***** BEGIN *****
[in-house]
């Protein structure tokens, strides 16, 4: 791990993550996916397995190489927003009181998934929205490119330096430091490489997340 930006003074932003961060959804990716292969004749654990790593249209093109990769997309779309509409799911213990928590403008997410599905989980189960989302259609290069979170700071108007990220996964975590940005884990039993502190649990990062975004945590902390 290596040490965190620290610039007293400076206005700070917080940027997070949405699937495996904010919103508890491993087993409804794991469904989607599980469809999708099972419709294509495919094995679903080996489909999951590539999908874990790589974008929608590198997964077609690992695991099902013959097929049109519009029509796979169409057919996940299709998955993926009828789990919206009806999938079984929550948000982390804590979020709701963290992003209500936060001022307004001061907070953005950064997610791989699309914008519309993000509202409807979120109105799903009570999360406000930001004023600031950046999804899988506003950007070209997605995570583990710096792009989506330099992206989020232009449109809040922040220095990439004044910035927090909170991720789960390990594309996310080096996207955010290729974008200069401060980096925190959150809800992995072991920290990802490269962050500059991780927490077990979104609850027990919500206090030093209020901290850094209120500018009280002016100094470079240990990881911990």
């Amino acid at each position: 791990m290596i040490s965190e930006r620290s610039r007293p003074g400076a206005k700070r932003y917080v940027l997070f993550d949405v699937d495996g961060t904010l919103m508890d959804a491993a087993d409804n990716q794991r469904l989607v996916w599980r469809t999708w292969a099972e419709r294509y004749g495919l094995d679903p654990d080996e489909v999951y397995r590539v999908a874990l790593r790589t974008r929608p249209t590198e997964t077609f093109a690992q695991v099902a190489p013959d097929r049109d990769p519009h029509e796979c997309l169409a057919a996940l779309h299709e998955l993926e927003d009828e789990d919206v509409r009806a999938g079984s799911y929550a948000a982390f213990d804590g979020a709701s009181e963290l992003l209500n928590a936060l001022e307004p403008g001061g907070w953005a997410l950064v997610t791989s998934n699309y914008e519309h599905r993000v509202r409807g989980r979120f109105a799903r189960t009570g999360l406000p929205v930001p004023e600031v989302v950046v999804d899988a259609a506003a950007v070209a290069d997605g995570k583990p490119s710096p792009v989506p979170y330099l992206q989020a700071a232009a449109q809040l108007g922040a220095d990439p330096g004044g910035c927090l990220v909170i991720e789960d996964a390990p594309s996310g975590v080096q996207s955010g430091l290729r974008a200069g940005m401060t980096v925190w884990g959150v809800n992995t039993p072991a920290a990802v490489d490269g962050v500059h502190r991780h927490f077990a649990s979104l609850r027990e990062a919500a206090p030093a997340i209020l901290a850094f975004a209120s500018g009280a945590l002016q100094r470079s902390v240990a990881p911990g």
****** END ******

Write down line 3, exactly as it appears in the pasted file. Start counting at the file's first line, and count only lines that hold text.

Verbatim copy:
């Amino acid at each position: 791990m290596i040490s965190e930006r620290s610039r007293p003074g400076a206005k700070r932003y917080v940027l997070f993550d949405v699937d495996g961060t904010l919103m508890d959804a491993a087993d409804n990716q794991r469904l989607v996916w599980r469809t999708w292969a099972e419709r294509y004749g495919l094995d679903p654990d080996e489909v999951y397995r590539v999908a874990l790593r790589t974008r929608p249209t590198e997964t077609f093109a690992q695991v099902a190489p013959d097929r049109d990769p519009h029509e796979c997309l169409a057919a996940l779309h299709e998955l993926e927003d009828e789990d919206v509409r009806a999938g079984s799911y929550a948000a982390f213990d804590g979020a709701s009181e963290l992003l209500n928590a936060l001022e307004p403008g001061g907070w953005a997410l950064v997610t791989s998934n699309y914008e519309h599905r993000v509202r409807g989980r979120f109105a799903r189960t009570g999360l406000p929205v930001p004023e600031v989302v950046v999804d899988a259609a506003a950007v070209a290069d997605g995570k583990p490119s710096p792009v989506p979170y330099l992206q989020a700071a232009a449109q809040l108007g922040a220095d990439p330096g004044g910035c927090l990220v909170i991720e789960d996964a390990p594309s996310g975590v080096q996207s955010g430091l290729r974008a200069g940005m401060t980096v925190w884990g959150v809800n992995t039993p072991a920290a990802v490489d490269g962050v500059h502190r991780h927490f077990a649990s979104l609850r027990e990062a919500a206090p030093a997340i209020l901290a850094f975004a209120s500018g009280a945590l002016q100094r470079s902390v240990a990881p911990g």